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What Is Early-Onset Dementia?

Dementia is a general term for loss of memory, language, problem-solving and other thinking abilities that are severe enough to interfere with daily life. Alzheimer’s disease, the most common form of dementia, usually develops after the age of 65, however, people younger than this can develop it too. According to Johns Hopkins Medicine, when Alzheimer’s disease occurs in someone under the age of 65, it’s referred to as early-onset or younger-onset Alzheimer’s disease. Many of these individuals are diagnosed in their 40s and 50s, however, those in their 30s can also be affected. While dementia and Alzheimer’s disease are common among older adults, researchers are still gathering data on early-onset dementia and what causes it to develop in younger people.

What Causes of Early-Onset Dementia?

According to the Alzheimer’s Association, dementia is caused by damage to the brain cells. This damage often obstructs brain cells from communicating with each other, affecting the way we think, act, feel and remember. While experts understand that dementia and Alzheimer’s are caused by damage to the brain, they don’t know exactly what triggers it or what causes it to occur at such a young age. However, by studying only a few hundred families worldwide, leaders in Alzheimer’s research have been able to identify rare genes that directly cause Alzheimer’s to develop in those in their 30s, 40s, and 50s. When this gene is found, many family members across multiple generations can be affected. However, for most people with early-onset dementia, the cause is not usually related to any single mutation, according to the Mayo Clinic.

What Are the Symptoms of Early-Onset Dementia?

The National Institute on Aging reports that dementia and Alzheimer’s disease are often identified in individuals who present increased memory loss and confusion, inability to learn new things, difficulty with language, organizing thoughts, and problems coping in new situations. Generally, the symptoms of early-onset dementia and Alzheimer’s closely mirror the symptoms of other forms of dementia. According to Johns Hopkins Medicine, these are the most common early symptoms:

  • Forgetting newly learned information or important dates
  • Repeatedly asking for the same information
  • Increased difficulty with solving basic problems, especially when it comes to finances. Paying bills or balancing a checkbook can become difficult for those with Alzheimer’s disease or other forms of dementia
  • Losing track of the date or time of year
  • Losing track of where you are and how you got there
  • Trouble with depth perception and other vision issues
  • Trouble joining in or maintaining a conversation
  • Difficulty expressing oneself, especially with finding the right words
  • Misplacing things and not being able to retrace steps
  • Increasingly poor judgment
  • Withdrawal from work and social settings
  • Changes in mood and personality

Some later symptoms of dementia and Alzheimer’s disease can include the following:

  • Severe mood swings and changes in behavior
  • Severe confusion about time, place, and life events
  • Suspicions about friends, family, or caregivers
  • Trouble speaking, swallowing, or walking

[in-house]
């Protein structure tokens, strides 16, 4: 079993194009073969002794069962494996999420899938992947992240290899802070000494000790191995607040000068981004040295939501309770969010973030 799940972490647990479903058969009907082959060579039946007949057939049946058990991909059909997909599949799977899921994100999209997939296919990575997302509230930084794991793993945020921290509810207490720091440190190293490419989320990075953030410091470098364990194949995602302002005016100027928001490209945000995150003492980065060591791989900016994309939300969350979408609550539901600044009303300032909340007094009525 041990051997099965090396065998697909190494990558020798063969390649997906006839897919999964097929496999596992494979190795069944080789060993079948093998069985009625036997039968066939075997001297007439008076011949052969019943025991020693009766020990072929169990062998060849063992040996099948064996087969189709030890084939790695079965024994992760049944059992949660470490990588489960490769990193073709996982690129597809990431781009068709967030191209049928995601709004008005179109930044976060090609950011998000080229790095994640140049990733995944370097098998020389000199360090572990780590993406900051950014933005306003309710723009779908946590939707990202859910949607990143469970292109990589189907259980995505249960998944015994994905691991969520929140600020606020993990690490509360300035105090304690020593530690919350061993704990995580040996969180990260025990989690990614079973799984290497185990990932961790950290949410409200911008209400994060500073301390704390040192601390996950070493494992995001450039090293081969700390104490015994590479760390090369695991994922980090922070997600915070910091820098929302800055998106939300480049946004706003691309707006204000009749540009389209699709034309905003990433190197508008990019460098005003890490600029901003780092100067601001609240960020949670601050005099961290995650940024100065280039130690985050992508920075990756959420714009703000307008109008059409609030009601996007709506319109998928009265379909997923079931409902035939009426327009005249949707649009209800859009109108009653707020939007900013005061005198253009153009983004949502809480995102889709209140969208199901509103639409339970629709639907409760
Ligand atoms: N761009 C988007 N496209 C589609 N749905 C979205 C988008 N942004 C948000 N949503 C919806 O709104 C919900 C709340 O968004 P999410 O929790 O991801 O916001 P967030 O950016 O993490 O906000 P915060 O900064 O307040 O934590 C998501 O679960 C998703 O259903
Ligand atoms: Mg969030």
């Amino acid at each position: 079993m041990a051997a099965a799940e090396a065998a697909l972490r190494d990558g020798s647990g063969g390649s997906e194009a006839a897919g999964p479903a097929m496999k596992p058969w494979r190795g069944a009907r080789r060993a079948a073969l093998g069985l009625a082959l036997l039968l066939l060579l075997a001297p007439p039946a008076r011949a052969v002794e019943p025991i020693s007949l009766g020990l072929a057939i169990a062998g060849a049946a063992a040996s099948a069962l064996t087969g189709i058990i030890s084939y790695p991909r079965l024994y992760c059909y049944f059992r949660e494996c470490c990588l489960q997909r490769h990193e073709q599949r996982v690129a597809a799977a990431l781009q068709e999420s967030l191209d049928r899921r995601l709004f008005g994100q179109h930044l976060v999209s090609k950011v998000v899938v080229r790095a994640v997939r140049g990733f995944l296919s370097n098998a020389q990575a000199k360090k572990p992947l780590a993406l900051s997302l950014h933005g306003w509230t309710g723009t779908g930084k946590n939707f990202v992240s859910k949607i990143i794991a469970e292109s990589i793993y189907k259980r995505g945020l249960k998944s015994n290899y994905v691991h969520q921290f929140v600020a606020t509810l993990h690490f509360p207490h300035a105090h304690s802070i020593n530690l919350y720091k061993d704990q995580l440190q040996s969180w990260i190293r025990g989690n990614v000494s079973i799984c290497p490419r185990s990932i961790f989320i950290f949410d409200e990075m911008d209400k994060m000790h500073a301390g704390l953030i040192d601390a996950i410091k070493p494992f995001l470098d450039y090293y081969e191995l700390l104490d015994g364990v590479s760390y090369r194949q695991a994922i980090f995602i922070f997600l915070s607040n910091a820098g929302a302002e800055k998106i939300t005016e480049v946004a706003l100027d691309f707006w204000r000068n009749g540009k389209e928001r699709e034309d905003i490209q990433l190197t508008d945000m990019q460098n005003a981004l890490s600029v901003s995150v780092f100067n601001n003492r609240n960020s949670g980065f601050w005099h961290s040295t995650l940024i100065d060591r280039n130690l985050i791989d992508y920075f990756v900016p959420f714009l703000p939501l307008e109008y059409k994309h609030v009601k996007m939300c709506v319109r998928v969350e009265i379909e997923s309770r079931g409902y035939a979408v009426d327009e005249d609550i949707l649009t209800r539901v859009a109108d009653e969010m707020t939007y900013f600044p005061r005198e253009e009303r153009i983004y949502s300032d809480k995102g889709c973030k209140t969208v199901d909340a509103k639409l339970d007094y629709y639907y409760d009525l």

• Severe memory loss

How Is Early-Onset Dementia Diagnosed?

Once an individual experiences mental decline, their healthcare provider can diagnose Alzheimer’s disease or another form of dementia through a variety of tests. Typically, a healthcare provider will ask about an individual’s personal and family health history. This conversation is usually followed by tests that measure cognition, problem-solving, and other mental skills. A provider might also issue blood, urine, and spinal fluid tests in addition to CT and MRI scans of the brain to detect any damage. While early-onset Alzheimer’s disease has no cure, some medications help individuals maintain mental function. Some of these include Donepezil, Rivastigmine, Galantamine and Memantine. However, it is important to note that these medications may not always provide results and often help ease symptoms anywhere between a few months to a few years. Healthcare providers may also prescribe sleeping pills and antidepressants to manage other Alzheimer-related problems such as night terrors, anxiety, and insomnia. According to the Mayo Clinic, the Alzheimer’s Association created the Longitudinal Early-Onset Alzheimer’s Disease Study, (LEADS) which is dedicated to learning more about the disease, its causes, and early detection. This program also offers clinical trials for those with the disease.

Resources for Early-Onset Dementia and Alzheimer’s Disease 

Dementia at any age is a significant life change, but it is especially challenging for those in their younger years. There are many ways those with early-onset dementia can get support, stay active, and feel involved in their diagnosis. The Alzheimer’s Association has compiled a list of resources for those with early-onset dementia and their families:

  • Call the Alzheimer’s Association 24/7 outline: 1.800.272.3900
  • Find a support group specifically for those with early-onset dementia
  • Find connections through message boards and online communities 
  • The National Institute on Aging also provides a comprehensive resource list for those with the disease 

Dementia Support at Maplewood Senior Living 

At Maplewood Senior Living, we firmly believe that living with memory loss shouldn’t detract from living well. Maplewood Senior Living Communities provide residents living with Alzheimer’s and dementia the evidence-based support they need while giving their families the peace of mind they deserve. Please contact us to learn more about our memory care options.

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